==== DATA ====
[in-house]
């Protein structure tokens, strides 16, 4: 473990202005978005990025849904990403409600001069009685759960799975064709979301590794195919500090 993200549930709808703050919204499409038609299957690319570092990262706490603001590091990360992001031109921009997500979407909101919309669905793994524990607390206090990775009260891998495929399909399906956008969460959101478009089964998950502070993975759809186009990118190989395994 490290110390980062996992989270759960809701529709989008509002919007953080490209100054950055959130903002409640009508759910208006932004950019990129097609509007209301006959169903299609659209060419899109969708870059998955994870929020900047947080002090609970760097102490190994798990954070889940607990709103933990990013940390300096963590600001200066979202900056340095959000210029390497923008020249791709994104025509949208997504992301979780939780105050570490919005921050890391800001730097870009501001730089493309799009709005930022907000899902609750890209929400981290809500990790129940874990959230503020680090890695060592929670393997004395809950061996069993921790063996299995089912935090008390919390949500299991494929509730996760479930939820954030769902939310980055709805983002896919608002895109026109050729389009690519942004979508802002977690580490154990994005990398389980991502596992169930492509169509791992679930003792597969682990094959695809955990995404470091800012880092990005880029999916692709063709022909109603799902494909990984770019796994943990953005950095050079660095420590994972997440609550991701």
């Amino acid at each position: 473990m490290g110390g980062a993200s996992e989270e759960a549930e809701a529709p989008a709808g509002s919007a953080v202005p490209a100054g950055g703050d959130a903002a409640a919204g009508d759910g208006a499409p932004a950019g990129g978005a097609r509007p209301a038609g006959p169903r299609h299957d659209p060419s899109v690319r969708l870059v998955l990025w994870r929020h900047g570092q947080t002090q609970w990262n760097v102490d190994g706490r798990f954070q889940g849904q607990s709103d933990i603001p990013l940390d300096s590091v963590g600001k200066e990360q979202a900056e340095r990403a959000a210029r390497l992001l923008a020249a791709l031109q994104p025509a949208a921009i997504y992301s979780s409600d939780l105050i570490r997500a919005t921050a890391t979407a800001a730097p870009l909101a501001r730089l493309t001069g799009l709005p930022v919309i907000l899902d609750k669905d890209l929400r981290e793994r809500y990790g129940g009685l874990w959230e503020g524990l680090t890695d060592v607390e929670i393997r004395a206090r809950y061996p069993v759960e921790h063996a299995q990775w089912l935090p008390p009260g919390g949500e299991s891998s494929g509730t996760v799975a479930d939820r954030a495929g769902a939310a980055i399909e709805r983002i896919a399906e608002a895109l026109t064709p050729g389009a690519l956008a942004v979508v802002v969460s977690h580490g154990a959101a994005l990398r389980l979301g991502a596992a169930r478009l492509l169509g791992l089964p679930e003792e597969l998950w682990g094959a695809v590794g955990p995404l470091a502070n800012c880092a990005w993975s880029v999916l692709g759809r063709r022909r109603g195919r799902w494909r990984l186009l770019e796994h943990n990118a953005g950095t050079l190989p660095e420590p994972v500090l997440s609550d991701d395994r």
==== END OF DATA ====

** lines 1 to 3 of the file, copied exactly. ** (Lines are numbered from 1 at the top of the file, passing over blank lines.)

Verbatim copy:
[in-house]
């Protein structure tokens, strides 16, 4: 473990202005978005990025849904990403409600001069009685759960799975064709979301590794195919500090 993200549930709808703050919204499409038609299957690319570092990262706490603001590091990360992001031109921009997500979407909101919309669905793994524990607390206090990775009260891998495929399909399906956008969460959101478009089964998950502070993975759809186009990118190989395994 490290110390980062996992989270759960809701529709989008509002919007953080490209100054950055959130903002409640009508759910208006932004950019990129097609509007209301006959169903299609659209060419899109969708870059998955994870929020900047947080002090609970760097102490190994798990954070889940607990709103933990990013940390300096963590600001200066979202900056340095959000210029390497923008020249791709994104025509949208997504992301979780939780105050570490919005921050890391800001730097870009501001730089493309799009709005930022907000899902609750890209929400981290809500990790129940874990959230503020680090890695060592929670393997004395809950061996069993921790063996299995089912935090008390919390949500299991494929509730996760479930939820954030769902939310980055709805983002896919608002895109026109050729389009690519942004979508802002977690580490154990994005990398389980991502596992169930492509169509791992679930003792597969682990094959695809955990995404470091800012880092990005880029999916692709063709022909109603799902494909990984770019796994943990953005950095050079660095420590994972997440609550991701």
């Amino acid at each position: 473990m490290g110390g980062a993200s996992e989270e759960a549930e809701a529709p989008a709808g509002s919007a953080v202005p490209a100054g950055g703050d959130a903002a409640a919204g009508d759910g208006a499409p932004a950019g990129g978005a097609r509007p209301a038609g006959p169903r299609h299957d659209p060419s899109v690319r969708l870059v998955l990025w994870r929020h900047g570092q947080t002090q609970w990262n760097v102490d190994g706490r798990f954070q889940g849904q607990s709103d933990i603001p990013l940390d300096s590091v963590g600001k200066e990360q979202a900056e340095r990403a959000a210029r390497l992001l923008a020249a791709l031109q994104p025509a949208a921009i997504y992301s979780s409600d939780l105050i570490r997500a919005t921050a890391t979407a800001a730097p870009l909101a501001r730089l493309t001069g799009l709005p930022v919309i907000l899902d609750k669905d890209l929400r981290e793994r809500y990790g129940g009685l874990w959230e503020g524990l680090t890695d060592v607390e929670i393997r004395a206090r809950y061996p069993v759960e921790h063996a299995q990775w089912l935090p008390p009260g919390g949500e299991s891998s494929g509730t996760v799975a479930d939820r954030a495929g769902a939310a980055i399909e709805r983002i896919a399906e608002a895109l026109t064709p050729g389009a690519l956008a942004v979508v802002v969460s977690h580490g154990a959101a994005l990398r389980l979301g991502a596992a169930r478009l492509l169509g791992l089964p679930e003792e597969l998950w682990g094959a695809v590794g955990p995404l470091a502070n800012c880092a990005w993975s880029v999916l692709g759809r063709r022909r109603g195919r799902w494909r990984l186009l770019e796994h943990n990118a953005g950095t050079l190989p660095e420590p994972v500090l997440s609550d991701d395994r």